Susan and Lucy ask if Aslan the lion is safe — to which Mr. Beaver answers: ‘Who said anything about safe? ’Course he isn’t safe. But he’s good. He’s the King, I tell you.’
The Lion, the Witch and the Wardrobe by C.S. Lewis
I’ve stood on boulders, dyed my hair purple and skinny-dipped in the sea, so I often forget how risk-averse I really am.
Last weekend Hubby and I went to Rye. We stayed in the rather atmospheric Jeakes House. Built circa 1650, it’s decorated in the style of ‘Mrs White in the library with a rope‘ and other such scenarios. Continue reading Taking risks
“Maycomb was a tired old town, even in 1932 when I first knew it. Somehow, it was hotter then. Men’s stiff collars wilted by nine in the morning. Ladies bathed before noon after their three o’clock naps, and by nightfall were like soft teacakes with frosting from sweating and sweet talcum. The day was twenty-four hours long, but it seemed longer.”
To Kill a Mockingbird by Harper Lee
I love a good sci-fi film, a nail-biting apocalyptic flick or an edge-of-your-seat creature-feature.
Hubby and I often make up storylines – one such tale featured a family of hikers on the run from a scourge of stealthy blood-sucking giant mosquitos, the result of nuclear testing gone wrong.
“One thing I’ve learned in my brief career: It’s the side projects that really take off. By side projects I mean the stuff that you thought was just messing around. Stuff that’s just play. That’s actually the good stuff. That’s when the magic happens.”
Steal like an Artist by Austin Kleon
My English ancestors sailed on the HMS Weymouth from Portsmouth to Algoa Bay in 1820. They were from Burton-in-Kendal, Evlestoke and Guildford. An out of work labourer, a weaver, a wife. It took them 6 months to get there. Their hope: to reinvent themselves in a new country.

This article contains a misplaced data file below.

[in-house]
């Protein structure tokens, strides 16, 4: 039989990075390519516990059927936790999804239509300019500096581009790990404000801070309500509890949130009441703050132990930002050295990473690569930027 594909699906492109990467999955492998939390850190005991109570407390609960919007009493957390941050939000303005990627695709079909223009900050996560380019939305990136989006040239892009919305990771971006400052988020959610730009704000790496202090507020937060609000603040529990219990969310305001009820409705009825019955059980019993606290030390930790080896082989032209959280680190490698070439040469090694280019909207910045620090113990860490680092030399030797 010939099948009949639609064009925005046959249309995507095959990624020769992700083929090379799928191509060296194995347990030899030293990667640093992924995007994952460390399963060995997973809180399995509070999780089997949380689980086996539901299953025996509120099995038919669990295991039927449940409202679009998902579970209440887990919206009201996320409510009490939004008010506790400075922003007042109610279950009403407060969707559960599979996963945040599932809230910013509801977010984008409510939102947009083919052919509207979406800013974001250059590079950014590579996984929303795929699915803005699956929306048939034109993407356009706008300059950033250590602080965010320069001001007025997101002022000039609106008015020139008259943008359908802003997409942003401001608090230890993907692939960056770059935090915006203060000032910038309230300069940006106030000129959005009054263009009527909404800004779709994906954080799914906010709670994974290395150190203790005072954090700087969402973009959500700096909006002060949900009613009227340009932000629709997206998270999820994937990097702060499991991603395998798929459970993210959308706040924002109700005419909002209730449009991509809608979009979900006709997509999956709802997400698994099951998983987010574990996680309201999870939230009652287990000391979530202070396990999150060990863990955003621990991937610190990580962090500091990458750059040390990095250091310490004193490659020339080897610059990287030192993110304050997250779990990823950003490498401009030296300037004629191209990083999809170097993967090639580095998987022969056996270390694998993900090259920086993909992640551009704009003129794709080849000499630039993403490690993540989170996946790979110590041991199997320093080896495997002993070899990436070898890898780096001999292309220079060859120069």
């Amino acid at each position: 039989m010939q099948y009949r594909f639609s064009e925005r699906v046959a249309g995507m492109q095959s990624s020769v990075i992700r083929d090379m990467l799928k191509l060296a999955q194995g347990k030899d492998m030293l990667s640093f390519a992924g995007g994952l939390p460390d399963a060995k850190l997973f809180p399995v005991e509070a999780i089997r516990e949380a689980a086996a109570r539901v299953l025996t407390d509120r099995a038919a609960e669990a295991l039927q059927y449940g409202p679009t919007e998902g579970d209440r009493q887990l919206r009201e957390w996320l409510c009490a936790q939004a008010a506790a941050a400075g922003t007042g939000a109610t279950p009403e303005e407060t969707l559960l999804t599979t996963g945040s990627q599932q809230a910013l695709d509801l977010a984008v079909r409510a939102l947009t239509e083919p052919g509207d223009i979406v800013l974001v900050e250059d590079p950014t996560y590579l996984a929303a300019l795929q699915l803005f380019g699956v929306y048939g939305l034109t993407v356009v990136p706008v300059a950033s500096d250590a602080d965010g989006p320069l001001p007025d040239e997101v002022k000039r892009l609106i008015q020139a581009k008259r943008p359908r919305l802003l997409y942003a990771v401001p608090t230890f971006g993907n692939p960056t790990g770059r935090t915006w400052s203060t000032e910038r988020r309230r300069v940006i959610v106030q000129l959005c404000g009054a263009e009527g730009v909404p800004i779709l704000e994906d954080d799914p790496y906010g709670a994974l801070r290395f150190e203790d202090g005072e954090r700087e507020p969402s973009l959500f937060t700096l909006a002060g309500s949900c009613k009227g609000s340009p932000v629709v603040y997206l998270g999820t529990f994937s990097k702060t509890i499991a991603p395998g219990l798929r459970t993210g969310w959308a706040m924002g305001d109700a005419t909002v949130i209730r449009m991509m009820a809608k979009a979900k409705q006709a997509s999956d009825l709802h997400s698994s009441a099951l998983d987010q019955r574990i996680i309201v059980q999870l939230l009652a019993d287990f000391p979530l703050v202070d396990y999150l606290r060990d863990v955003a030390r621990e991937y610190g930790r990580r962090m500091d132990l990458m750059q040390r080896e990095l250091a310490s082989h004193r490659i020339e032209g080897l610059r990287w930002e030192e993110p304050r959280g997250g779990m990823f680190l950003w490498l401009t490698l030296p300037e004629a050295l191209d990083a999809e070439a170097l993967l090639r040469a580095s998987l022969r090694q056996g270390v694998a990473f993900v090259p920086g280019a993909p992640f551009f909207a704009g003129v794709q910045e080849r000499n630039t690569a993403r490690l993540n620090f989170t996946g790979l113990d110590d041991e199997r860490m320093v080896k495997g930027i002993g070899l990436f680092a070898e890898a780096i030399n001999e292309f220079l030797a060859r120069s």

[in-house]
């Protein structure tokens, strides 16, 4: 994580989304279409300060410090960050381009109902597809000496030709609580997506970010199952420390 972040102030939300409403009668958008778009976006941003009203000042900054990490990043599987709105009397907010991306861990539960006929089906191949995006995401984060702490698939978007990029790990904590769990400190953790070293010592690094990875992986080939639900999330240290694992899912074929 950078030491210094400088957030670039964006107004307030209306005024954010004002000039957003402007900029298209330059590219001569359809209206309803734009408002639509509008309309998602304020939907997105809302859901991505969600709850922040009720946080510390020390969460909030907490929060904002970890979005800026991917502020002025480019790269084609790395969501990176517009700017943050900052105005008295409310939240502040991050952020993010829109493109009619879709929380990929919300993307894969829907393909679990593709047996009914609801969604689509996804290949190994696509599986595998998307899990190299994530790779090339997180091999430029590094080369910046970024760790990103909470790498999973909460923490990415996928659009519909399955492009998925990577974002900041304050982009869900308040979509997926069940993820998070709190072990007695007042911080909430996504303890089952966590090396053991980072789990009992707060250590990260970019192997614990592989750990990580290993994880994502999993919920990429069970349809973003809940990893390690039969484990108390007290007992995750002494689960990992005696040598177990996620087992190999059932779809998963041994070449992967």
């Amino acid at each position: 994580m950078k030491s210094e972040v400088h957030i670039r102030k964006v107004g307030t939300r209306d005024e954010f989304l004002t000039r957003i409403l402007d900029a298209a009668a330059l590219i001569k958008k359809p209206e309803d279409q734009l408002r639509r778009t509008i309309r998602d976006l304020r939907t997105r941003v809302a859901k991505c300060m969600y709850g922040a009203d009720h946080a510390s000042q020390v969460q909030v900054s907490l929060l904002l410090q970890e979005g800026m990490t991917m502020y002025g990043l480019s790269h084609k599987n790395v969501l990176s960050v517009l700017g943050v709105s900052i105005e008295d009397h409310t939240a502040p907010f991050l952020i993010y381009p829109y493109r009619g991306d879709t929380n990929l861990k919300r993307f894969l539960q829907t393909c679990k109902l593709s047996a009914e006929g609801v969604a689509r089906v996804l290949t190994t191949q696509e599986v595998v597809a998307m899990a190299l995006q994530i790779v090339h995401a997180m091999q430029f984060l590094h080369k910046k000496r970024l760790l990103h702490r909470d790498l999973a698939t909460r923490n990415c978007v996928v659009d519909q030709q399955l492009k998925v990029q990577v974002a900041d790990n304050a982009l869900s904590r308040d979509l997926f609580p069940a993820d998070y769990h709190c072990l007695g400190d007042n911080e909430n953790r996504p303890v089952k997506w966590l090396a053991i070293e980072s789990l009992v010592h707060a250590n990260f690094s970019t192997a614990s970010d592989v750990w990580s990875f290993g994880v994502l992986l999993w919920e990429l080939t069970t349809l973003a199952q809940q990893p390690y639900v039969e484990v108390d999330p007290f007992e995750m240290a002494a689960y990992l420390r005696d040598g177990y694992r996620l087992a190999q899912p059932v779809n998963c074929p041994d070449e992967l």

Many births, deaths and marriages later, I turned up.
I had a privileged, colonial upbringing. Good schools. Good manners. Good books. My English accent was corrected by my maternal grandmother. Summers were spent at the sea, winters in the game reserve.
Mother England I’m sure, was proud of her colonial child.
Ah, the colonial life (you might say) … wide open spaces, sun, land and opportunity!
“It has long been an axiom of mine that the little things are infinitely the most important.”
The Memoirs of Sherlock Holmes by Sir Arthur Conan Doyle
When my siblings and I were small, one of our favourite bedtime stories was The Teeny-Tiny Woman.
“Once upon a time there was a teeny-tiny woman. She lived all alone in a teeny-tiny house. Her teeny-tiny house sat on the teeny-tiny edge of a big swamp. The teeny-tiny woman loved her teeny-tiny house. One day, the teeny-tiny woman decided to go for a teeny-tiny walk. She put on her teeny-tiny scarf and her teeny-tiny shawl…” Continue reading Small things matter
“What shall you do all your vacation?,” asked Amy. “I shall lie abed and do nothing”, replied Meg.”
Little Women by Louisa M Alcott
She sat on at the dressing table, feet dangling a few inches from the floor. She smiled at her reflection in the mirror, adjusted the cushion under her bottom, and pulled herself up tall. Flecks of sunshine danced across her face. The light played across the table in front of her, catching a string of glass beads and throwing a rainbow of colour around the room. Continue reading Holidays
“Give sorrow words; the grief that does not speak knits up the o-er wrought heart and bids it break.”
Macbeth by William Shakespeare
On 1 May 2018 it was cold and raining in London, but in Morgan Bay the sun shone as my Mamma and Little Sis walked the 4km length of white beach in remembrance of my dear Dad. It’s been one whole year without him and we have all felt the loss in different ways.
“A person who has good thoughts cannot ever be ugly. You can have a wonky nose and a crooked mouth and a double chin and stick-out teeth, but if you have good thoughts they will shine out of your face like sunbeams and you will always look lovely.”
The Twits by Roald Dahl
I put my hand up and confess. I’m not a very nice person. Lately, I’ve been tired, grumpy, down and tetchy. Poor Hubby has endured my moans with his usual hugs, ‘there, there‘s’, cups of tea and a bit of clowning around.